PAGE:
Monday's school murder in West Palm Beach, Florida, was the 10th fatal shooting involving children or youth gangs in a week in the Miami area.
Just when south Florida felt it had rid itself of its Wild West image, the killings shocked local residents and led to calls by parents for a campaign against gun-carrying in low-income areas inhabited mainly by blacks, Hispanics, Asians and other minorities.
The first of the latest spate of killings was on 20 January, while Miami joined the rest of the country in celebrating Martin Luther King day. Five-year-old Rickia Issac was walking home from a parade with older friends when she was hit in the head by a stray bullet fired by teenage gang members in the Miami ghetto, ironically known as Liberty City. She was declared brain dead and her family opted to turn off her life support machine three days later.
The next day, Tuesday, five young men were found bound, gagged and shot dead, execution-style, in another Miami ghetto known as Model City. Police said the flat where they died had been used as a distribution centre for marijuana.
Later that day, shots rang out in the upmarket Coral Gables area of Miami, near the well-known Miracle Mile shopping centre, and teenager Guillermo Bolanos fell dead. Police said he had been shot from a passing black car but that they did not know the motive, if any.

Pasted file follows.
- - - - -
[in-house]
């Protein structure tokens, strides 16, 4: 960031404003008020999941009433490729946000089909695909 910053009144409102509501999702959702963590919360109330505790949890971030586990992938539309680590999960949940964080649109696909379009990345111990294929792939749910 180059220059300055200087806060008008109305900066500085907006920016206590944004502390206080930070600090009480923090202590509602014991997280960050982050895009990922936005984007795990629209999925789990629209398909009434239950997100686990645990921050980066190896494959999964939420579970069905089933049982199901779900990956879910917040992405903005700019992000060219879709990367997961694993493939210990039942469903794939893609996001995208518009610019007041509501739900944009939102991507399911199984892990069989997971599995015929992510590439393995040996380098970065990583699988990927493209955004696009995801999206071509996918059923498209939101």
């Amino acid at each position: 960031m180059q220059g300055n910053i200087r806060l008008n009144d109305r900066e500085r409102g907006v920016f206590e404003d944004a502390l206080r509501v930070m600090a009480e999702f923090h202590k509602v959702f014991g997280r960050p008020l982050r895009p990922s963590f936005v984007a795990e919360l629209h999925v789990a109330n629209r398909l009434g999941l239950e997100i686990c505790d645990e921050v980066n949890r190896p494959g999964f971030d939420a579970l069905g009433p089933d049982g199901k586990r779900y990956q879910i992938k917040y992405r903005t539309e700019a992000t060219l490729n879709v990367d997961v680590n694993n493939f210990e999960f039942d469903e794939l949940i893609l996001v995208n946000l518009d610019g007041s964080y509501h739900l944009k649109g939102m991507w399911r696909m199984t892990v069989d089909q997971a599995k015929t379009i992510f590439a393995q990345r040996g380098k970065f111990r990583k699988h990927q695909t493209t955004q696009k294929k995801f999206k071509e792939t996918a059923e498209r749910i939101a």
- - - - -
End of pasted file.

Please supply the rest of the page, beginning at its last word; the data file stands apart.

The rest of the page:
On Saturday, Annie Jackson, a 28-year-old mother of five, was hit in the head and mortally wounded by a stray bullet apparently fired by gang members in Miami's Little River district. She was carrying her five-month old son at the time but the child escaped with only bruises as he fell. Police said the gunfire was between two young gangs competing over drug distribution in the neighbourhood.
Last Sunday, a young man with a gun walked in on a backroom dominoes game in an area north of Miami and opened fire on the players. One man died and three were wounded. Police do not yet know why.
After Monday's West Palm Beach school murder, police arrested 14-year- old Tronneal Mangum, a black youth described by schoolmates as a bully who had been taunting John Kamel, who was of Egyptian origin.
"Tronneal is not the demon people are making him out to be," his mother said yesterday. "He is a fun-loving child, one of eight. He loves to go fishing. I don't know where he got the gun. I don't allow guns in my house."Reuse content